Abstract：In spite of the fact that Liu Fu’s poems are collected in The Poems for Imperial Reading and that Zhang Hu ranked him with Li Bai, Du Fu, and Wei Yingwu, little is known about his biography, only few of his poems have been handed down and his literary collection was lost. The newly released Liu Fu’s Tomb Inscription was mainly composed by Liu himself. The inscription shows that Liu’s native place was Xiuwu in Huaizhou, that he entered an official school at about twelve. and went to the Yangtze’s River’s south (Southeast of China) to become a student of Lu Hao at twenty-four, and that he got his jinshi degree (in ancient Chinese Imperial Examination) and began his bureaucratic career in the early Dali period when he was forty-seven. He held low-rank civil positions for a long time, and later retired as Editorial Director on the strength of Lu Qi’s recommendation. Liu Fu’s Tomb Inscription recorded Liu’s academic pursuit in the Southeast. It provides biographical information about Liang Ning, Yan Zhou, Cao Ping, and Wang Yan that is not recorded in other historical sources, chronicling the heyday of the poet circles during the Tianbao period. Furthermore, Liu Fu’s Tomb Inscription recorded that in the fourth year of the Tianbao period, Liu met Wang Changling in Jiangning, which is an important clue to solving the long disputes on when Wang was demoted and when he wrote the poem of seeing off Li Bai. Moreover, from Liu’s experiences in the Southeast as recorded in the Liu Fu’s Tomb Inscription, it is possible to make some inferences about the source of the story about Wang Changling’s contact with Li Bai in Jiangning. As a poet star in his time, Wang’s whereabouts attracted attention from his contemporaries, Wang Wei, Cen Sheng, Li Bai all wrote poems for him as gifts. The ″clear creek″ in Chang Jian’s poem ″Staying in Wang Changling’s Hermitage″ was located in Jiangning. When Liu Fu was about to start his one-year study in the Jurong Mountain, he went directly to Wang Changling, indicating that Wang, who lived in Jiangning at that time, was already the center of poets in the Southeast. Although Wang Changling and Li Bai did not really meet in Jiangning, similar activities and presentation of poems would arouse people’s imagination about such gatherings. Especially after the An Lushan Rebellion, this event became part of the collected memory of the peaceful pre-Rebellion era, and was further virtualized and fictionalized. Four evolving phases of this story can be summarized from the combination of the four separate events. First, Han Huang, the local governor, was the first to honor the memory of the grand literary events in that area in his painting. Second, the ″Poets and Literary Persons″ in Yinchuang Zalu took form in the early-Jianzhong period as a collection of poetic lines, and this story was carried on by the parallel ranking of those great names. Third, the place name ″Liulitang,″ the poet’s name Wang Changling and the specific time ″one hundred and forty years″ all appeared in Zhang Qiao’s ″Wang Changling’s Hall Where Xu Tang from Shangyuan Holds His Position,″ making the story more credible. Fourth, Zhou Wenju’s Liulitang Shike Tu in Southern Tang Dynasty indicates that this story had by then become part of Jiangning’s local culture. Most of the poets in Yin Fan’s Danyang Ji were from the Southeast, and the anthology came out at the same time when Liu Fu studied in the Southeast and Wang Changling lived in Jiangning. It can be concluded that Wang Changling actually taught poetics in Jiangning, and that the Heyue Yingling Ji, and Wang Changling’s Poetry Rule might all be related to this background in one way or another. Liu Fu’s Tomb Inscription provides us with more detailed knowledge on the poetic activities outside the capital in the Glorious age of Tang Dynasty.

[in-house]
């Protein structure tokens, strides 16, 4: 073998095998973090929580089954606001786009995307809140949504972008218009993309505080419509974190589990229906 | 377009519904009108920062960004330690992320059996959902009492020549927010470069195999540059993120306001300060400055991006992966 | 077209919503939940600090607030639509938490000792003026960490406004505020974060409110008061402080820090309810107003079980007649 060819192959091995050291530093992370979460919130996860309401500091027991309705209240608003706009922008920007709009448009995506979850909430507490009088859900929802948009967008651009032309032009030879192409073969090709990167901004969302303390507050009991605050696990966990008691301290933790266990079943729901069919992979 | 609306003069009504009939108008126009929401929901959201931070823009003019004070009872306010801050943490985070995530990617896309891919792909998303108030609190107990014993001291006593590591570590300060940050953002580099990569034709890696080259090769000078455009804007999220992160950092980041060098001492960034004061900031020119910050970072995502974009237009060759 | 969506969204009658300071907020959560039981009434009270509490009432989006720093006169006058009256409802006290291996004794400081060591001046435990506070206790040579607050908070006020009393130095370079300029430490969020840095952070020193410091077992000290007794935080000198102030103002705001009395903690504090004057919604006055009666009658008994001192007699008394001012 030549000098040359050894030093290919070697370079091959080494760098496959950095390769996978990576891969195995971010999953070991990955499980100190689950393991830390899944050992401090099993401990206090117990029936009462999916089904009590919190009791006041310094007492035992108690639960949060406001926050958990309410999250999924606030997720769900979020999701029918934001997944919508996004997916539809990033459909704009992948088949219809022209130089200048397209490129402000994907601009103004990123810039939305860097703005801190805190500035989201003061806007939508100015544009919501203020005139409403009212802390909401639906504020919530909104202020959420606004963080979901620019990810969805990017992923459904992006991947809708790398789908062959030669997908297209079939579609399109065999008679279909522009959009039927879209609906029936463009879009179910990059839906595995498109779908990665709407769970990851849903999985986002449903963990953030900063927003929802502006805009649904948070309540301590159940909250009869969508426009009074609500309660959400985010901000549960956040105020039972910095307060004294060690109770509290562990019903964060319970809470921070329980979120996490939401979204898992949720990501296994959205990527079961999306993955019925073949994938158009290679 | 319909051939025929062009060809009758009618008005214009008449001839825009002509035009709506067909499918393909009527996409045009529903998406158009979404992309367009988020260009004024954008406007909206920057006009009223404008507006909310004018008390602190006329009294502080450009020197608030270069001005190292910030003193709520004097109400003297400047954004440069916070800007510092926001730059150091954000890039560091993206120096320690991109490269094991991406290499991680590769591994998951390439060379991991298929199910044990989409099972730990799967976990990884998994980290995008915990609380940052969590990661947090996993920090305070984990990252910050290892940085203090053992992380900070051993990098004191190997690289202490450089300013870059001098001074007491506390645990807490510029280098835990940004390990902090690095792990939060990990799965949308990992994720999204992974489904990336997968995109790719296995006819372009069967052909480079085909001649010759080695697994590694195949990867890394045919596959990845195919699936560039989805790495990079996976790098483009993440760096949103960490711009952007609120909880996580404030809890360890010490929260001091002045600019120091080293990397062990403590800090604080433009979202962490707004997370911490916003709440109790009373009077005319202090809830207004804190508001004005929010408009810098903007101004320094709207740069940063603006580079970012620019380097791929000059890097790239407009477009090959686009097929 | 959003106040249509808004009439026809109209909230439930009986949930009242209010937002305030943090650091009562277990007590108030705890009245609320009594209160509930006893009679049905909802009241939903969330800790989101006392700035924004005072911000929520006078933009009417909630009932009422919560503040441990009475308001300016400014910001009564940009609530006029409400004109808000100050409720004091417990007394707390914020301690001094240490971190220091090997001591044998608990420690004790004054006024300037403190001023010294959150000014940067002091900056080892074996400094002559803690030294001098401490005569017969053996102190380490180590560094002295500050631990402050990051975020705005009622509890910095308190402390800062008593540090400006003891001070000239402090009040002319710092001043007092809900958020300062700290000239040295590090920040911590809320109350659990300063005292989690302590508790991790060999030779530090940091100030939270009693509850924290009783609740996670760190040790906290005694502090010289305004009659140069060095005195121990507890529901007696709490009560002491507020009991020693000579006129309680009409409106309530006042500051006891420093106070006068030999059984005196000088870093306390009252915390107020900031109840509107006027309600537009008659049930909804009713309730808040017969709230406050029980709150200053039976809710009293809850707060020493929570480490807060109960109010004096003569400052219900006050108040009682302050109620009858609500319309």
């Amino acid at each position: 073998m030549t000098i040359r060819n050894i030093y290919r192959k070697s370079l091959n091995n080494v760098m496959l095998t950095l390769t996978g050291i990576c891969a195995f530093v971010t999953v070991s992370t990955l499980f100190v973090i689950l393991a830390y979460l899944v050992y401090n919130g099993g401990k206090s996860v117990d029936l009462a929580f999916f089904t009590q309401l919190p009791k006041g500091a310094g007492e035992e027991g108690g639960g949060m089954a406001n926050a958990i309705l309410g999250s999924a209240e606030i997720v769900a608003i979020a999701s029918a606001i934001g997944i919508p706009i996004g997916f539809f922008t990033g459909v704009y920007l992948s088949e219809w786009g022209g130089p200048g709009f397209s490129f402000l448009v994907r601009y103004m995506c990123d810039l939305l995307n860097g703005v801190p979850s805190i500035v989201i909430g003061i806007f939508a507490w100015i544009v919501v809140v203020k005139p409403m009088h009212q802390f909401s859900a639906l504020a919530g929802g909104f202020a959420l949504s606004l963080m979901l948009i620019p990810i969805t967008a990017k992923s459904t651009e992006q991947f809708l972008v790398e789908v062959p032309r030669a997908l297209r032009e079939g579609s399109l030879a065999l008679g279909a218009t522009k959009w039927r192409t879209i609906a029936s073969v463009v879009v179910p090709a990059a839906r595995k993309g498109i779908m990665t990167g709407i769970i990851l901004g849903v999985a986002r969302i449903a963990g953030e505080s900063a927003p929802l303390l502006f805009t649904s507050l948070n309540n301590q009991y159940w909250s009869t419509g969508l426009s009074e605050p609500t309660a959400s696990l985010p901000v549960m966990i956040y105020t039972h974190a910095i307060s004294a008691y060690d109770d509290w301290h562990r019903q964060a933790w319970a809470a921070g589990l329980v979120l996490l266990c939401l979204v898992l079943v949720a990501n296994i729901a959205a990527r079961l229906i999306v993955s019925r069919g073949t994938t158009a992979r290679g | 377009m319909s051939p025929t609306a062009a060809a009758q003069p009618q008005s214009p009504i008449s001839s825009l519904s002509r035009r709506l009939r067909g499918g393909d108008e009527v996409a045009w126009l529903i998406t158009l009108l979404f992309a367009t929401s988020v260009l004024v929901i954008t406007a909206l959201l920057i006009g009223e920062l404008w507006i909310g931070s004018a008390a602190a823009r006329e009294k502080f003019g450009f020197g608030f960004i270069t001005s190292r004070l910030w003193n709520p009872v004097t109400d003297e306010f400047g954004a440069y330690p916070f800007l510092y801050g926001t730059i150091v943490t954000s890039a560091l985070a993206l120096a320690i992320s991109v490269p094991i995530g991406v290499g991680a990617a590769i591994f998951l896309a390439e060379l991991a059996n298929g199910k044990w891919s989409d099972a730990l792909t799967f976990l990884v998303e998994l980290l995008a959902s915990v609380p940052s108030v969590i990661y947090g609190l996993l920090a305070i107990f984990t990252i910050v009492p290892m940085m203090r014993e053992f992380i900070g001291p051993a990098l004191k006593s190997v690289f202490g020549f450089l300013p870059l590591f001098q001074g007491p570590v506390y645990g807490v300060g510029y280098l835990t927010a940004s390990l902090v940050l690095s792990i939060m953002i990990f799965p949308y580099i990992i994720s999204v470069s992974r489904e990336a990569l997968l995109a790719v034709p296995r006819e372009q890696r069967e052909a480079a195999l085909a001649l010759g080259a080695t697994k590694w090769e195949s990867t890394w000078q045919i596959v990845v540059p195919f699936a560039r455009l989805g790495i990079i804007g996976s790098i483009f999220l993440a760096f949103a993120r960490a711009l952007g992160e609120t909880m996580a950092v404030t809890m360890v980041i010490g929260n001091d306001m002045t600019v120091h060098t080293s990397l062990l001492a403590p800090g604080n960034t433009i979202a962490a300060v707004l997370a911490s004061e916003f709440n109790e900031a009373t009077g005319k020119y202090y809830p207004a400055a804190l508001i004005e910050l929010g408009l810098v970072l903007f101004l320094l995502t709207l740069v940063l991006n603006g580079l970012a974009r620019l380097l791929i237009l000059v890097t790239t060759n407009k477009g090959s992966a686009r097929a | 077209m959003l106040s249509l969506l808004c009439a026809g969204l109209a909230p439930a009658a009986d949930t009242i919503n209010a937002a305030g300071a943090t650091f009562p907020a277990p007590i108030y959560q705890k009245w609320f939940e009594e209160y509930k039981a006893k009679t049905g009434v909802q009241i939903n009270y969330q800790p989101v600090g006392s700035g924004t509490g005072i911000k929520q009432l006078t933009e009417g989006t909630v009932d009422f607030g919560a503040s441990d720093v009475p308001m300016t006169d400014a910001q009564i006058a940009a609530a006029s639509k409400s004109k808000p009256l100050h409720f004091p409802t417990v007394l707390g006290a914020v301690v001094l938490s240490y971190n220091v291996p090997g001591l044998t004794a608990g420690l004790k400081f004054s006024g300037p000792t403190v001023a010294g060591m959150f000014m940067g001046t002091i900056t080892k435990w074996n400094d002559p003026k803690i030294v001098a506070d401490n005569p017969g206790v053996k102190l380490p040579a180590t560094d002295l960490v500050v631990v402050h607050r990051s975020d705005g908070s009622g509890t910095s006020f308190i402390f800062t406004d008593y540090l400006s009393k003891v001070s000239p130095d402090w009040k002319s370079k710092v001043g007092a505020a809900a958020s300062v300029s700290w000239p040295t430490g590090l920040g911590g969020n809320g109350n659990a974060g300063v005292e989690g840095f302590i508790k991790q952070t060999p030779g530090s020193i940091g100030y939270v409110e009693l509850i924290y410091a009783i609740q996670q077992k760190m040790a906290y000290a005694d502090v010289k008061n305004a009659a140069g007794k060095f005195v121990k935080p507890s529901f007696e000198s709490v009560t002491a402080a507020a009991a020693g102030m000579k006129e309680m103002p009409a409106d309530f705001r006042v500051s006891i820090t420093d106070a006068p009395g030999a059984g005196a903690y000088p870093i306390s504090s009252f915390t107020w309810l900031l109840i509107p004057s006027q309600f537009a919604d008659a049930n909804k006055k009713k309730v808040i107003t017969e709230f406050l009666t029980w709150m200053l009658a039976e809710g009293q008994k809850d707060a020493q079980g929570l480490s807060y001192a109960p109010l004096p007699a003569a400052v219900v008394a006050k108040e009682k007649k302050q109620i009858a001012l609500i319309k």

查屏球. 盛唐英灵交往之遗踪——由《刘复墓志》看以王昌龄为中心的天宝丹阳诗人群[J]. 浙江大学学报(人文社会科学版), 2016, 2(5): 75-.
Zha Pingqiu. Traces of Social Contacts among Literary Elites in the Glorious Age of Tang Dynasty: The Danyang Poet Group Centering around Wang Changling as Seen in Liu Fu’s Tomb Inscription. JOURNAL OF ZHEJIANG UNIVERSITY, 2016, 2(5): 75-.